Case and Plan:
77 year-old male with stable class II angina and exertional dyspnea was noted to have calcified 90-95% left internal carotid artery stenosis on carotid duplex for ongoing neurological symptoms. A Cardiac Cath on November 18, 2019 as the part of pre-op evaluation for carotid endarterectomy revealed calcified severe 2V (RCA and LCx) and 90% distal left main disease with SYNTAX Score of 26, LVEF 60% and moderate AS (MG 15 mmHg, AVA 1.2 cm2). After Heart Team discussion, CABG was declined due to ongoing neurological issues & moderate AS and PCI was recommended. Patient is now planned for IVUS guided high risk PCI of calcified distal LM using rotational atherectomy and single crossover stent approach.
Q What is the source of such big controversy about EXCEL?
A. It was all started by one of the earlier EXCEL investigator Dr David Taggart, claiming that definition of MI was changed to favor PCI after the conduct of trial. That clearly was false and Dr Taggart has retracted his claim now. Himself as well as European CT surgical committee continue to claim that not enough emphasis was done on higher mortality at 5-yrs observed in the PCI arm of EXCEL trial (not included as a separate statement in the conclusion of NEJM paper).
Q What is your opinion about the outcomes?
A. I personally believe that while overall primary endpoints were similar between PCI and CABG at 5-yrs in the EXCEL trial, a separate statement outlining the observed higher mortality in the PCI group should have been included in the conclusion section of abstract in the NEJM paper.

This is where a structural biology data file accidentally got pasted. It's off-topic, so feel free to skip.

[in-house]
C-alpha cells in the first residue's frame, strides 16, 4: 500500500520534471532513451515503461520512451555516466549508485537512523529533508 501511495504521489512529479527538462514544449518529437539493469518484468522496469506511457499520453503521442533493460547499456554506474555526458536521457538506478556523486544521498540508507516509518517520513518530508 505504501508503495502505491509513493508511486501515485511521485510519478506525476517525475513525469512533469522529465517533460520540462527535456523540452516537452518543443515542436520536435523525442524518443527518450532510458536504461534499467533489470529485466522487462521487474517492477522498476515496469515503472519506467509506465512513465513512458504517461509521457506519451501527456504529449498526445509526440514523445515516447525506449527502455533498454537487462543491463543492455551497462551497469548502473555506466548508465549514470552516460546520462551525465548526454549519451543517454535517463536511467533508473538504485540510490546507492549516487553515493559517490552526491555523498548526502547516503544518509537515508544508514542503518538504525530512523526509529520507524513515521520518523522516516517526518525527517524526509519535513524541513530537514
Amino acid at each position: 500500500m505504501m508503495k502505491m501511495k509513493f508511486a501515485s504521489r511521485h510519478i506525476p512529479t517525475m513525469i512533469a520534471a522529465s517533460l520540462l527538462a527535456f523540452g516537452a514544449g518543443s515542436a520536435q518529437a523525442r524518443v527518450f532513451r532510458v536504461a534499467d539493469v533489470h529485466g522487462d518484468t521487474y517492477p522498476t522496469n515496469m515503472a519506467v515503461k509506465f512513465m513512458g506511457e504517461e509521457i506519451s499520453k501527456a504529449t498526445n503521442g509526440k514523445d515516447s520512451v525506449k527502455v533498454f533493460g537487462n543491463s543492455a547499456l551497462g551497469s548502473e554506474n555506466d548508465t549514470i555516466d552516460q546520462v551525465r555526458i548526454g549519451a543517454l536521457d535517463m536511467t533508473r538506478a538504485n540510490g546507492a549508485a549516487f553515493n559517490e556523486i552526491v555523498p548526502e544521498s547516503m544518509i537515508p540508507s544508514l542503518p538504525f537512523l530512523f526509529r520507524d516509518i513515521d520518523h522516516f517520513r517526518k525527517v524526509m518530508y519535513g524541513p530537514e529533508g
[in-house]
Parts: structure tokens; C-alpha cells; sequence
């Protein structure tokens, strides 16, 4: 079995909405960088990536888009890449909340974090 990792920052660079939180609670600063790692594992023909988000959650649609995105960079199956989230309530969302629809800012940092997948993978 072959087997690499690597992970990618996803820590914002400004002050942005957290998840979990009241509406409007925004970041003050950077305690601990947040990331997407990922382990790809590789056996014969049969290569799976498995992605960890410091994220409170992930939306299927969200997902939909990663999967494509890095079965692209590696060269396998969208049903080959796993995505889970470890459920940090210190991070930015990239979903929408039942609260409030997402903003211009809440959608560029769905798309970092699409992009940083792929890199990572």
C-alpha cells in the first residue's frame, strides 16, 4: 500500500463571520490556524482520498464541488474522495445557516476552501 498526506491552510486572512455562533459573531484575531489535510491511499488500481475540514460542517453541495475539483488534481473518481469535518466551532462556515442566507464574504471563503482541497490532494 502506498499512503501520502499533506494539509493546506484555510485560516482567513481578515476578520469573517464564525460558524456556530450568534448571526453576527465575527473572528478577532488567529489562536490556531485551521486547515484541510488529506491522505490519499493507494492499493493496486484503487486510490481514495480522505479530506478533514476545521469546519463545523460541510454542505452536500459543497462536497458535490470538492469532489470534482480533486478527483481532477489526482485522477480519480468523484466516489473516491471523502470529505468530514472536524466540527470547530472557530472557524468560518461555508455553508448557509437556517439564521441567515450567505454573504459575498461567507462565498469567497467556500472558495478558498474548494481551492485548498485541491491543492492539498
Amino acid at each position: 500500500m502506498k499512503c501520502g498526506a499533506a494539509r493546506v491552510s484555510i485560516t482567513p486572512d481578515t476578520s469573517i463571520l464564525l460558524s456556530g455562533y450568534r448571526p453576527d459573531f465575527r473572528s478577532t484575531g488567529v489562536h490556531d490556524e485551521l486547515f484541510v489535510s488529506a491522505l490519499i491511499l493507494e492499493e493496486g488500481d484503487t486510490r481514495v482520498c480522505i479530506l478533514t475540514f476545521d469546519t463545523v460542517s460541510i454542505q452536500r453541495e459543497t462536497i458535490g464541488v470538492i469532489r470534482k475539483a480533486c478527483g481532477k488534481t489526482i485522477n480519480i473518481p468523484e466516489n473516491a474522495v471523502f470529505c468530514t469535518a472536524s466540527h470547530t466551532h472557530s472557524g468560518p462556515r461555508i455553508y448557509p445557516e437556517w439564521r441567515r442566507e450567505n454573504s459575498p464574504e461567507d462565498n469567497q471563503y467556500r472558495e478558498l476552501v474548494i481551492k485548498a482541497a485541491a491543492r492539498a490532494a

Q Is death not the most important parameter?
A. Absolutely agree that Death is the ultimate parameter in any trial and if different should be underscored and reported in the results and conclusion.
Q Has the NEJM failed in its oversight?
A. Apparently, it is the NEJM policy to present only the primary endpoint results in the conclusion. But I still think that NEJM reviewers should have forced the EXCEL authors to include a statement about higher PCI mortality in the conclusion section.
Q Are there lessons for sponsors from this controversy?
A. In this case Abbott Vasc inc, the main sponsor of the EXCEL trial is not directly involved in the controversy. Hence they are not at fault.
Q Are you planning more discussions about this controversy in future sessions?
A. Yes including few statements in our December webcast.
Q So, which LMCA should go for PCI?
A. LMCA pts with Syntax score below 32 and expectation of optimal angiographic results, should get PCI. Also more complex LM lesions with Syntax score above 32, who have multiple Co-morbidities (STS >5), are also appropriate for PCI after Heart team discussion.
Q And which for surgery?
A. Young patients (<65yrs) and complex LM lesion with high Syntax score and low STS score, are the ideal candidate for CABG.
Q For LMCA, should there not be skilled facilities with high volume of complex PCI, who should do such procedures?
A. I agree that complex LM lesions (calcified, bifurcation and additional 2-3 V CAD) should be done at a skilled tertiary care facility who performs >200 LM PCIs annually. This was emphasized by our Chinese investigators in the DK Crush V trial.
Q What is Dr. Stone's role at your facility? We thought he worked at Columbia.
A. Dr Gregg Stone has joined Mount Sinai Hospital as the full time faculty as of Sept 16, 2019. He no longer works at Columbia university hospital. He will continue to serve at CRF as the consultant and take active part in the TCT/CRF Trials.
EXACELLENT performance and good teaching tips for learners
I am always enjoyed watching cases and learned so may useful tips and helped in my daily practice in interventions